2013 Monna and Otto Weinmann Annual Lecture“Jewish-Christian Dialogue in the Postwar Era: The American Distinction”
Dr. Susannah Heschel
Monday, June 10, 7–8:30 p.m.
Dr. Susannah Heschel is the Eli Black Professor of Jewish Studies at Dartmouth College.
In her lecture, Dr. Heschel will examine the efforts of Jewish and Christian historians and theologians to create a dialogue between the faiths in the second half of the 20th century. She will contrast the situation in Europe, where Christian theologians led the religious dialogue, with that of the United States, where their Jewish counterparts championed a new affirmation of the faith of the other. As the Holocaust loomed as an insistent break in past polemics, their pioneering efforts led to an emerging recognition that interfaith may be as important as faith itself.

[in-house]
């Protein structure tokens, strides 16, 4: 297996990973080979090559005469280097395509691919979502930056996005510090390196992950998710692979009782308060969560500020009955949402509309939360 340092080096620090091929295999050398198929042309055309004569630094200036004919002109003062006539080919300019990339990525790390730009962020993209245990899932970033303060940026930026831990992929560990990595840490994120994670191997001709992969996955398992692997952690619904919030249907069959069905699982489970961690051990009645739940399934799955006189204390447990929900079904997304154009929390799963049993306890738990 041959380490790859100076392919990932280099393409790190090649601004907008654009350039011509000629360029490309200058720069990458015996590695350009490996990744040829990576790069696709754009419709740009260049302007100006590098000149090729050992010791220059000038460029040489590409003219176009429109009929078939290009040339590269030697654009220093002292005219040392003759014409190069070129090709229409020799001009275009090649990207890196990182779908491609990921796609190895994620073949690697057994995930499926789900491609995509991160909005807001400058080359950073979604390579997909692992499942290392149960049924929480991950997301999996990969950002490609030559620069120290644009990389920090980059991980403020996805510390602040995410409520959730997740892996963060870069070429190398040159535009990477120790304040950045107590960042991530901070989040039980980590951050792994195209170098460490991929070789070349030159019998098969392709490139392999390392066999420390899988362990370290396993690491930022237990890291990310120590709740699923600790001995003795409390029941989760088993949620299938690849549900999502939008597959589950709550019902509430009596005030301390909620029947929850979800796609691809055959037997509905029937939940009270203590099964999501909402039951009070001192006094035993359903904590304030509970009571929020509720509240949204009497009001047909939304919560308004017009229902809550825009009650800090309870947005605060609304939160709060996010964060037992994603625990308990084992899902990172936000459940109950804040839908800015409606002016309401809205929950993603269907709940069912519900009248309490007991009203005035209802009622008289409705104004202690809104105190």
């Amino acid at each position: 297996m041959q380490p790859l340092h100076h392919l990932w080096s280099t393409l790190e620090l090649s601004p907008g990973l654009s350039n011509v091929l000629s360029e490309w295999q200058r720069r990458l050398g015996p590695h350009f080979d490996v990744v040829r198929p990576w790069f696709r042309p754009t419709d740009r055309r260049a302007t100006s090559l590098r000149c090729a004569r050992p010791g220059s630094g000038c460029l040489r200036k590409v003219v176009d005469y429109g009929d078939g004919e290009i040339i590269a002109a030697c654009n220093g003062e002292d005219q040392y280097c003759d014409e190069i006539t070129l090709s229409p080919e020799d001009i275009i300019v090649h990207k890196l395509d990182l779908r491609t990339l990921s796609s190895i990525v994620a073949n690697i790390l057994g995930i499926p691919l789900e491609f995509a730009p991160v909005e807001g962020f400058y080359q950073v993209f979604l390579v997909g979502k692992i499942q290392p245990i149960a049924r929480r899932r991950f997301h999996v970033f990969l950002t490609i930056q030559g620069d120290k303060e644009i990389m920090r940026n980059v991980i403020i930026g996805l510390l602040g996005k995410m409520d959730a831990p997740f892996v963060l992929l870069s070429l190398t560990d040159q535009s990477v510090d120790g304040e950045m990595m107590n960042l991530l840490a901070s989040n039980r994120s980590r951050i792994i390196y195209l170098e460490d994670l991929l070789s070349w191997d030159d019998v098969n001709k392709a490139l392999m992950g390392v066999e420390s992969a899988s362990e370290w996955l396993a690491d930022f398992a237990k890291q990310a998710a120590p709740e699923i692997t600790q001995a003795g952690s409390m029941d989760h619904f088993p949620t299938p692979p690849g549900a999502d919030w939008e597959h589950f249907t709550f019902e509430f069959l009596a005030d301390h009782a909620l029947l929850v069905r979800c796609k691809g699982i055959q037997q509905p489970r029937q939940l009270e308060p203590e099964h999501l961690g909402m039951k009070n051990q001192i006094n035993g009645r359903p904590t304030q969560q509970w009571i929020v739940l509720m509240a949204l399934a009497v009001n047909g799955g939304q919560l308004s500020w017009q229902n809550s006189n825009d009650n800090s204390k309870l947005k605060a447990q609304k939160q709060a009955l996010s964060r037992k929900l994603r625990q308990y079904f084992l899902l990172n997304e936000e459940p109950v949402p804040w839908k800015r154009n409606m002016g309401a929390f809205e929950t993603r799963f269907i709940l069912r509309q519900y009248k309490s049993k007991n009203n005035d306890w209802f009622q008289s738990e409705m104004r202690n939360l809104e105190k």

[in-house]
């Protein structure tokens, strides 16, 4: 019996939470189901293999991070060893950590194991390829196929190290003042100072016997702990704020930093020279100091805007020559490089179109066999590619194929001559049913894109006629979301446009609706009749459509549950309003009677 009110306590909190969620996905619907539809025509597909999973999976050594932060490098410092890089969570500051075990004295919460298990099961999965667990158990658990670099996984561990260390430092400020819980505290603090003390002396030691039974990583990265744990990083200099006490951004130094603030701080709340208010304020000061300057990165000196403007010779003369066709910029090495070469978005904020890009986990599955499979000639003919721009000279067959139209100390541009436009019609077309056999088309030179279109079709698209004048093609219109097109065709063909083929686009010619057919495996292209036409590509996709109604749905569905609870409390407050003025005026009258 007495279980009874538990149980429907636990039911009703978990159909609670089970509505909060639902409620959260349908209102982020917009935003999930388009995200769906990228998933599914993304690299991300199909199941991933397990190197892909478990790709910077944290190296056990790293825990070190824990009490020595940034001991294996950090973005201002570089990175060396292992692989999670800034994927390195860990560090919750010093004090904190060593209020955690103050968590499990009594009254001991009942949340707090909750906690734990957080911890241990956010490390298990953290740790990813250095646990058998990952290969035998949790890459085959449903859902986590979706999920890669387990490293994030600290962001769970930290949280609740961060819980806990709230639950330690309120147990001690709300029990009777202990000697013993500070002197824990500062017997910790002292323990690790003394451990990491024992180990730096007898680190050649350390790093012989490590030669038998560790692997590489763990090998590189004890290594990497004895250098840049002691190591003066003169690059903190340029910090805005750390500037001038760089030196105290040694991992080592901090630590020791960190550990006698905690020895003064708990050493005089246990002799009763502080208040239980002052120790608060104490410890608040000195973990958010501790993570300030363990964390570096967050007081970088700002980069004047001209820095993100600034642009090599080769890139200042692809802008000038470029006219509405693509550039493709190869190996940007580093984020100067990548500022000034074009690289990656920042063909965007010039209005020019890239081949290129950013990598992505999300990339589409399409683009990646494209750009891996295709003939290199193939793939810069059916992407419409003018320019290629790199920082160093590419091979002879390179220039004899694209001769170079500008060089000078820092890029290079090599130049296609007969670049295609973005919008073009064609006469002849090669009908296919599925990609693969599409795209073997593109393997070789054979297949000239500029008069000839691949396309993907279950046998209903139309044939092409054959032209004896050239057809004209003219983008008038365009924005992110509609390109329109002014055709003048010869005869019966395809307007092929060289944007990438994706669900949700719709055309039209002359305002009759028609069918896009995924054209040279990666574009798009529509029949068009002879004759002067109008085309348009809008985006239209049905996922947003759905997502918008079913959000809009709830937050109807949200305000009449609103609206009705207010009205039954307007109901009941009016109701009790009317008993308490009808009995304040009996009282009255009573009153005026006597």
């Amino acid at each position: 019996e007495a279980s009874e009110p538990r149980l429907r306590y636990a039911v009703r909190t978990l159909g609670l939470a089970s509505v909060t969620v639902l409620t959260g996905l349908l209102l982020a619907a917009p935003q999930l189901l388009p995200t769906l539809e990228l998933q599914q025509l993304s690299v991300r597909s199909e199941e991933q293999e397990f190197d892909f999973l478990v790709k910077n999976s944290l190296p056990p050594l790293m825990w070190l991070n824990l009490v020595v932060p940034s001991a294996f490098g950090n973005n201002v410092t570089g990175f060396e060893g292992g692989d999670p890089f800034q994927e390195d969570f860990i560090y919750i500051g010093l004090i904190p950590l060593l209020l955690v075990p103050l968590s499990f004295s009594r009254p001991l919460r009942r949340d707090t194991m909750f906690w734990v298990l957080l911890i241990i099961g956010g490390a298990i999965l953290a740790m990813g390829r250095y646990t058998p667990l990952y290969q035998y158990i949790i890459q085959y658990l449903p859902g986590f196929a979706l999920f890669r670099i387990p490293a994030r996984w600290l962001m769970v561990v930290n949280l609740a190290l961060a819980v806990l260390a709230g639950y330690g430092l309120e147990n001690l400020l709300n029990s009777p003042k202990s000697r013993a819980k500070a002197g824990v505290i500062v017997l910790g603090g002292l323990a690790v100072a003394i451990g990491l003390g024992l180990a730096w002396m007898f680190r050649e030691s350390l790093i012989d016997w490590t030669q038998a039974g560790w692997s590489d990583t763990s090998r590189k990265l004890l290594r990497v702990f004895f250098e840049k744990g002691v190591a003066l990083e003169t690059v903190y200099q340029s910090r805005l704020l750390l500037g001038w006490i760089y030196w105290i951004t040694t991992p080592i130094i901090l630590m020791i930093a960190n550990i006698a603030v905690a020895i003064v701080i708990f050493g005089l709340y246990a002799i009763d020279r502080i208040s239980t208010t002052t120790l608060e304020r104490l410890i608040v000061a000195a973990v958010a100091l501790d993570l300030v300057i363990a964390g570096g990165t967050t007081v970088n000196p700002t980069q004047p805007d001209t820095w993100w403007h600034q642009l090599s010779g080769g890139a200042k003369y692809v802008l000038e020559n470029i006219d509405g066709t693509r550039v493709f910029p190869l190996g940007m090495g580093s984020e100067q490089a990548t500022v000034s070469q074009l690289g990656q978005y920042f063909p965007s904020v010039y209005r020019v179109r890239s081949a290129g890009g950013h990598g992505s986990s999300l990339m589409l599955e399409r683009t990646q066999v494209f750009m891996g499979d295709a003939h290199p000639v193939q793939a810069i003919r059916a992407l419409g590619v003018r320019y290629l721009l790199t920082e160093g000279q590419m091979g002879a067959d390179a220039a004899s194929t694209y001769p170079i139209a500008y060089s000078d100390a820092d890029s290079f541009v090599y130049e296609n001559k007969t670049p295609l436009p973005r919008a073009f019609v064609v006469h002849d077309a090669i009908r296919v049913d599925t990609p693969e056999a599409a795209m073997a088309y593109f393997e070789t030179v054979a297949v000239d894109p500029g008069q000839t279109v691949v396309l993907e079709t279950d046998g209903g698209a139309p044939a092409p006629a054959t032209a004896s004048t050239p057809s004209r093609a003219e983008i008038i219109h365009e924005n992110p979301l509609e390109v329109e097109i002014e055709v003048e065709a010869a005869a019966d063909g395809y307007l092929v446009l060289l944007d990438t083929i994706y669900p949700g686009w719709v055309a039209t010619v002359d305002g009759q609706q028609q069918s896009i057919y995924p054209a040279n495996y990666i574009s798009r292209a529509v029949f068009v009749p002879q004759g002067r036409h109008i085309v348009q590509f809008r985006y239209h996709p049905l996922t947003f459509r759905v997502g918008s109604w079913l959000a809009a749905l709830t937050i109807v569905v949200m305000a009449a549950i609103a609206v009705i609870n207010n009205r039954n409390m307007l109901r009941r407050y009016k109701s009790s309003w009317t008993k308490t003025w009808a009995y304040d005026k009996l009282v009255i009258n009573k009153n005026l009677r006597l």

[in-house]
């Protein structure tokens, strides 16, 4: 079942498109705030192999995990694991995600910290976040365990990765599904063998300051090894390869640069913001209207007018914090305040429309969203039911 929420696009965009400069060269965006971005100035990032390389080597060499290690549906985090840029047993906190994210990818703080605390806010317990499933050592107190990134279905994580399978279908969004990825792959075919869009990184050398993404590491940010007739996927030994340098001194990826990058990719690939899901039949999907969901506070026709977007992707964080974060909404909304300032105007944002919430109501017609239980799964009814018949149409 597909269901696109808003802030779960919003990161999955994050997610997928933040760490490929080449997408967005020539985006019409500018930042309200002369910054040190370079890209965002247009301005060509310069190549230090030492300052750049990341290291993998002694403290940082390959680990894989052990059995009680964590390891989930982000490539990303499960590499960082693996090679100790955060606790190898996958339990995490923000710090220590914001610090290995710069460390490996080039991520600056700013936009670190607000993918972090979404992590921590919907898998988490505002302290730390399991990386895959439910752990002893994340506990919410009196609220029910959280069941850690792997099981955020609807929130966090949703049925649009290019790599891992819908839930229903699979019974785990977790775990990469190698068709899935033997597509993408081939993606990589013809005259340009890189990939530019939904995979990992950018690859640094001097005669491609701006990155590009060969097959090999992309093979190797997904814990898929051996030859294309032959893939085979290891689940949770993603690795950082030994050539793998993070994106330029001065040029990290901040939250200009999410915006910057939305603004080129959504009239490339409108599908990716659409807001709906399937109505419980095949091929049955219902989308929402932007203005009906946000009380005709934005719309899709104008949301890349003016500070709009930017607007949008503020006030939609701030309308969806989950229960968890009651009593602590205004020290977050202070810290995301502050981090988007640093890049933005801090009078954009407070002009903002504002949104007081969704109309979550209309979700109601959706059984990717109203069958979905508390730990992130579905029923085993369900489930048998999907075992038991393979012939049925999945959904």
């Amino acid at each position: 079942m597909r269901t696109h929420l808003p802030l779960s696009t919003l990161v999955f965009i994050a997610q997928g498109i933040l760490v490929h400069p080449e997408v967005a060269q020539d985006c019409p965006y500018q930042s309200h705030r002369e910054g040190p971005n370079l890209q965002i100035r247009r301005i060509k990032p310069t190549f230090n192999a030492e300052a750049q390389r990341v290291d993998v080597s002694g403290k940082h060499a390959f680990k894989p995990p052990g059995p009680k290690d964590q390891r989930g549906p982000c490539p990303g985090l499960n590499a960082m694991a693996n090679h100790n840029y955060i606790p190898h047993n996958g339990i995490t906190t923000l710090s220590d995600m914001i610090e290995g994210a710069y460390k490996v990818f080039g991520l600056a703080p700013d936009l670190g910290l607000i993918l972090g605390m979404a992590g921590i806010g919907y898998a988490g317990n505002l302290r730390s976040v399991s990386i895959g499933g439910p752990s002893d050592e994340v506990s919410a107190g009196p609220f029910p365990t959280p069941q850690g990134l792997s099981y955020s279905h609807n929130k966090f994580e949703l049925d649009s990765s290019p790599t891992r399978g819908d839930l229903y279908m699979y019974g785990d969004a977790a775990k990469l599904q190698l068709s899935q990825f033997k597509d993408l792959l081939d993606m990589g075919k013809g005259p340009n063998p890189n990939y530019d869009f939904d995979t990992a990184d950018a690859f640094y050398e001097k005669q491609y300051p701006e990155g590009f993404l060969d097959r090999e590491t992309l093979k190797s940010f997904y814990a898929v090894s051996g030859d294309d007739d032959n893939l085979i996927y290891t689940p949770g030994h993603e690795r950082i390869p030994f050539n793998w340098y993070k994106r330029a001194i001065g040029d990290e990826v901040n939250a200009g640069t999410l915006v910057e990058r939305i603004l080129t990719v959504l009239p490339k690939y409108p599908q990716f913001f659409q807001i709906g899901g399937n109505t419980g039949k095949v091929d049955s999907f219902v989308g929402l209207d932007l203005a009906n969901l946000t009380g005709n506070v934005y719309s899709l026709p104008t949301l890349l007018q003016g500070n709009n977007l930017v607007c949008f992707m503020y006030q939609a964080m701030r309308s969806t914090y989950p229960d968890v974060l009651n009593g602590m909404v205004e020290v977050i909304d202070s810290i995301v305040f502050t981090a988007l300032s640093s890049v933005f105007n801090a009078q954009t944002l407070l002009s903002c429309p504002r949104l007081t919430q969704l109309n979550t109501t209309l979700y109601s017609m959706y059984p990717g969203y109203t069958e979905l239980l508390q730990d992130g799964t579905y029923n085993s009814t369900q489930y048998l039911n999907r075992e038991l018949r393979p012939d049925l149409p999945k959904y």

Dr. Heschel is a specialist on the subject of Jewish-Christian relations in Germany during the 19th and 20th centuries, the history of biblical scholarship, and the history of antisemitism. She is the author of The Aryan Jesus: Christian Theologians and the Bible in Nazi Germany (2010) and Abraham Geiger and the Jewish Jesus (1998), which won the National Jewish Book Award, as well as the editor of Betrayal: German Churches and the Holocaust (with Robert P. Ericksen, 1999). She has served as a member of the United States Holocaust Memorial Museum’s Academic Committee (1999–2008) and is a current member of its Committee on Ethics, Religion, and the Holocaust.
A reception follows the lecture. RSVP here.
The Monna and Otto Weinmann Annual Lecture honors Holocaust survivors and their fates, experiences, and accomplishments. Monna Steinbach Weinmann (1906–1991), born in Poland and raised in Austria, fled to England in autumn 1938. Otto Weinmann (1903–1993), born in Vienna and raised in Czechoslovakia, served in the Czechoslovak, French, and British armies; was wounded at Normandy; and received the Croix de Guerre for his valiant contributions during the war. Monna Steinbach and Otto Weinmann married in London in 1941 and emigrated to the United States in 1948.
This annual lecture has been made possible by Janice Weinman Shorenstein.